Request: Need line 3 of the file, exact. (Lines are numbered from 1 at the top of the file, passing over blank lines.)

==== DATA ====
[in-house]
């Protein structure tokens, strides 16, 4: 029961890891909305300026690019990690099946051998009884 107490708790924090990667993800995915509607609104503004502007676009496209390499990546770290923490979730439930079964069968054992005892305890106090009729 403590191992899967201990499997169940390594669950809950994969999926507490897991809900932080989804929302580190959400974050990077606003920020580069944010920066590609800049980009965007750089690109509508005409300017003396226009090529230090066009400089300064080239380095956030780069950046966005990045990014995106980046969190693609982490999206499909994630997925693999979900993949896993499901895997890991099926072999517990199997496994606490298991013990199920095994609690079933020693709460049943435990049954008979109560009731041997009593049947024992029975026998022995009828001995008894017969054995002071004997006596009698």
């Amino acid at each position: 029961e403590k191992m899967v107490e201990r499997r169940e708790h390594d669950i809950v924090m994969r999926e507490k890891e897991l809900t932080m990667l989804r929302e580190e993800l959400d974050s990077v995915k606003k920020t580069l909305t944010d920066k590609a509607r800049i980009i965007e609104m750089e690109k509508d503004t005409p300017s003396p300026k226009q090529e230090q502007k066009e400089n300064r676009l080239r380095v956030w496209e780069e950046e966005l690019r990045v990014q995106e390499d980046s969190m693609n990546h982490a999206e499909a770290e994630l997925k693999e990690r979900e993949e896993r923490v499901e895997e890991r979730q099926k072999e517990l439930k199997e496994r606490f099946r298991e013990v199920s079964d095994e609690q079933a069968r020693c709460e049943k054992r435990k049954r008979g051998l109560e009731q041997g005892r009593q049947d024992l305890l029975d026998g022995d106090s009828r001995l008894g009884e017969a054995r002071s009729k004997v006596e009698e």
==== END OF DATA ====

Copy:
């Amino acid at each position: 029961e403590k191992m899967v107490e201990r499997r169940e708790h390594d669950i809950v924090m994969r999926e507490k890891e897991l809900t932080m990667l989804r929302e580190e993800l959400d974050s990077v995915k606003k920020t580069l909305t944010d920066k590609a509607r800049i980009i965007e609104m750089e690109k509508d503004t005409p300017s003396p300026k226009q090529e230090q502007k066009e400089n300064r676009l080239r380095v956030w496209e780069e950046e966005l690019r990045v990014q995106e390499d980046s969190m693609n990546h982490a999206e499909a770290e994630l997925k693999e990690r979900e993949e896993r923490v499901e895997e890991r979730q099926k072999e517990l439930k199997e496994r606490f099946r298991e013990v199920s079964d095994e609690q079933a069968r020693c709460e049943k054992r435990k049954r008979g051998l109560e009731q041997g005892r009593q049947d024992l305890l029975d026998g022995d106090s009828r001995l008894g009884e017969a054995r002071s009729k004997v006596e009698e």